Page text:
Advertising to Inspire a Shared Vision

Inspiring a Shared Vision is one of my weakest points in the 5 exemplary practices of leadership in Kouzes and Posner’s Leadership Practices Inventory model of leadership. It is a practice I found myself challenged by multiple times throughout the journey to put a farmers market on campus.

I found it difficult to not only share, but evoke in others the same passion for my vision as I held. I found this especially difficult during interviews from newspaper journalists and advertising.

Advertising for the market was one of the most important actions we could have taken to ensure its success. Getting the market itself up was quite a feat, but who cares if there’s success in that if there are no customers to take care of the vendors. Advertising meant informing the people of an opportunity we worked hard to make available to them, while simultaneously inspiring them to take advantage of said opportunity because they can see your passion for it and consequently feel a passion of their own for it too. This type of advertisement could be achieved through word of mouth, which is an upstanding form of advertisement that, in my opinion, has never received enough credit for its ability to draw in clientele.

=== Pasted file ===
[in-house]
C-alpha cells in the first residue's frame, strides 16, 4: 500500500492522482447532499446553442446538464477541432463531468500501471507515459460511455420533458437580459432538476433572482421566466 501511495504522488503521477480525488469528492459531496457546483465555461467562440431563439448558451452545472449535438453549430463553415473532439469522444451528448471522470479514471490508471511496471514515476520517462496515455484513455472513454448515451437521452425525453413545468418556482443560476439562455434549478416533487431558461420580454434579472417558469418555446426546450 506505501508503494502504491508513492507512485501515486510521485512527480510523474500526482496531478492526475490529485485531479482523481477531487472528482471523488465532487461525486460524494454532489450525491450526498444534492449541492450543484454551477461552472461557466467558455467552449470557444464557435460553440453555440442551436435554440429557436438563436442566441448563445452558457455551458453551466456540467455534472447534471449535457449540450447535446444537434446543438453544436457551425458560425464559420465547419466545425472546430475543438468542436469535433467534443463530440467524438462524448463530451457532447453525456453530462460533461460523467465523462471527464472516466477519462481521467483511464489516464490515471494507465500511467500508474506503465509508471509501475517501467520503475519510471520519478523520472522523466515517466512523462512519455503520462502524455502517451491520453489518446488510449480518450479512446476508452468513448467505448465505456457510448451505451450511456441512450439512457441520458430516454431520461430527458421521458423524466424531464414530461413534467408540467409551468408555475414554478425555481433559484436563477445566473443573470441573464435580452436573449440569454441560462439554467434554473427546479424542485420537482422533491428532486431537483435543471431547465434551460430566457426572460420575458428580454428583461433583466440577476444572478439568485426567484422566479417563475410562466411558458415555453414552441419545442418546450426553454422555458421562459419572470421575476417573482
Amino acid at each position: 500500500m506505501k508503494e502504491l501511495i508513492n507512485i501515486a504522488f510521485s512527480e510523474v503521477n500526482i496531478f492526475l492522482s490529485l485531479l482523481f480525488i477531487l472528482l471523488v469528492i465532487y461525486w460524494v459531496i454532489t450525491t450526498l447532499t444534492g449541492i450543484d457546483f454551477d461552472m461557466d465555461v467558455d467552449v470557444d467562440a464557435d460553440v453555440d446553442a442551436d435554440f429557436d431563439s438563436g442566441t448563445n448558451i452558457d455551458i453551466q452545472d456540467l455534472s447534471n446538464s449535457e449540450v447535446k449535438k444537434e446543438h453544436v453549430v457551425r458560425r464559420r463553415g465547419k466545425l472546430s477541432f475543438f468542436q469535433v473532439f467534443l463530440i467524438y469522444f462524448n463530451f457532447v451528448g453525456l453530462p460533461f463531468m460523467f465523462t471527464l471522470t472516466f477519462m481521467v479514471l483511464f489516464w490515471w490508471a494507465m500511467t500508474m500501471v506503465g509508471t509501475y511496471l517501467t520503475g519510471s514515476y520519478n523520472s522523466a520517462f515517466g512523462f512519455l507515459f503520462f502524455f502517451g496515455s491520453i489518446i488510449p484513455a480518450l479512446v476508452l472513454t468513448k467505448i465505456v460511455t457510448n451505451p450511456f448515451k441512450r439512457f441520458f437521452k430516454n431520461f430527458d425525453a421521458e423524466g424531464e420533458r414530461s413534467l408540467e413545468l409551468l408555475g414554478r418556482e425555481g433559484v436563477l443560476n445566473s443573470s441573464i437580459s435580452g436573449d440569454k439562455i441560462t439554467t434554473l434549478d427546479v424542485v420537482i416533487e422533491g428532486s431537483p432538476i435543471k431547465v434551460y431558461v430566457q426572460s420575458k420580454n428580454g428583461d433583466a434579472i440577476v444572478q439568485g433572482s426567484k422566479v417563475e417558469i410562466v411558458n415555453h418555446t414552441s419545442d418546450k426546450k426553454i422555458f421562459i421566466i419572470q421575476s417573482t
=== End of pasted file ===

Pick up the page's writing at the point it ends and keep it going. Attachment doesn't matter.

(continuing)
Some word of mouth advertising was done throughout campus, but when you’re dealing with an audience as large as a university and the surrounding town the majority of advertising has to be in the form of flyers and social media. I found it extremely hard to convey my vision in an inspiring fashion through paper flyers and social media posts. I have never worked too hard to ensure that informing people of passions I’m involved with included inspiring them to see why I’m passionate about it and why they should be too. I always felt that was badgering them and that if they had the passion for it too they would seek me out or become involved on their own.

The market’s heavy dependence on inspired attendance really drove me to work harder at perfecting my ability to prioritize communication with others throughout the entire process. I never realized how important it is to involve everyone, including people who are not directly invested in the project, in the process from the start. Share goals not just successes, share your plans not just the outcomes, share your excitement for the prospects of the future with them not just inviting them to the celebration ceremony at the end.

I can’t believe I didn’t understand this before, I know I will be a much more connected leader now. I can feel more at ease knowing that it’s not hard to advertise to people you want invested in your cause if you make them part of the cause from the beginning.

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